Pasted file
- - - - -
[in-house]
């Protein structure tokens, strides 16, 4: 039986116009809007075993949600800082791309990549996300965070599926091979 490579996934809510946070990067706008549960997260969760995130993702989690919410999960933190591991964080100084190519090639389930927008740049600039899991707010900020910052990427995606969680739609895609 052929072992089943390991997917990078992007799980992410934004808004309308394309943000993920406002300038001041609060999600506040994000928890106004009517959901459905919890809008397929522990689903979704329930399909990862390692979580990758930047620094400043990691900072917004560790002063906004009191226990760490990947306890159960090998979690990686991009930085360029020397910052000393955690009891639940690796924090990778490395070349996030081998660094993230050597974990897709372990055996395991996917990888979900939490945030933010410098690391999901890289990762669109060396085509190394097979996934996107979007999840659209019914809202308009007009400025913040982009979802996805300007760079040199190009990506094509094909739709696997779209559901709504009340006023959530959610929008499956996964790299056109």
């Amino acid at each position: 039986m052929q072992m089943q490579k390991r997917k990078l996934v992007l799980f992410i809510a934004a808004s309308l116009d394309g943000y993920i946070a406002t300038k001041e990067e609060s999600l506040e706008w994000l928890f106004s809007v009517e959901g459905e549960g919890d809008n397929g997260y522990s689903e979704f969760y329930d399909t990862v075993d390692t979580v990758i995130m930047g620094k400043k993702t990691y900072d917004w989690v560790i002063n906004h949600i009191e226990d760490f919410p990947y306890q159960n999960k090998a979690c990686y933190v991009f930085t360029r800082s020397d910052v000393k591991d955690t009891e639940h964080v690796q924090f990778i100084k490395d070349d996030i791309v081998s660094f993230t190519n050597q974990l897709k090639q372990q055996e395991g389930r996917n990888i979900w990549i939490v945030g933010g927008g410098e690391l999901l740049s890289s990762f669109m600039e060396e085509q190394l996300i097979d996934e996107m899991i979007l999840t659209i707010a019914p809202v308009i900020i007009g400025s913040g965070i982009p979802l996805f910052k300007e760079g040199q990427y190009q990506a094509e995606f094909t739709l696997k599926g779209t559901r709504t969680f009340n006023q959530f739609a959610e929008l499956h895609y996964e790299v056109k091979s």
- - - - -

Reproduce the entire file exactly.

[in-house]
């Protein structure tokens, strides 16, 4: 039986116009809007075993949600800082791309990549996300965070599926091979 490579996934809510946070990067706008549960997260969760995130993702989690919410999960933190591991964080100084190519090639389930927008740049600039899991707010900020910052990427995606969680739609895609 052929072992089943390991997917990078992007799980992410934004808004309308394309943000993920406002300038001041609060999600506040994000928890106004009517959901459905919890809008397929522990689903979704329930399909990862390692979580990758930047620094400043990691900072917004560790002063906004009191226990760490990947306890159960090998979690990686991009930085360029020397910052000393955690009891639940690796924090990778490395070349996030081998660094993230050597974990897709372990055996395991996917990888979900939490945030933010410098690391999901890289990762669109060396085509190394097979996934996107979007999840659209019914809202308009007009400025913040982009979802996805300007760079040199190009990506094509094909739709696997779209559901709504009340006023959530959610929008499956996964790299056109």
């Amino acid at each position: 039986m052929q072992m089943q490579k390991r997917k990078l996934v992007l799980f992410i809510a934004a808004s309308l116009d394309g943000y993920i946070a406002t300038k001041e990067e609060s999600l506040e706008w994000l928890f106004s809007v009517e959901g459905e549960g919890d809008n397929g997260y522990s689903e979704f969760y329930d399909t990862v075993d390692t979580v990758i995130m930047g620094k400043k993702t990691y900072d917004w989690v560790i002063n906004h949600i009191e226990d760490f919410p990947y306890q159960n999960k090998a979690c990686y933190v991009f930085t360029r800082s020397d910052v000393k591991d955690t009891e639940h964080v690796q924090f990778i100084k490395d070349d996030i791309v081998s660094f993230t190519n050597q974990l897709k090639q372990q055996e395991g389930r996917n990888i979900w990549i939490v945030g933010g927008g410098e690391l999901l740049s890289s990762f669109m600039e060396e085509q190394l996300i097979d996934e996107m899991i979007l999840t659209i707010a019914p809202v308009i900020i007009g400025s913040g965070i982009p979802l996805f910052k300007e760079g040199q990427y190009q990506a094509e995606f094909t739709l696997k599926g779209t559901r709504t969680f009340n006023q959530f739609a959610e929008l499956h895609y996964e790299v056109k091979s």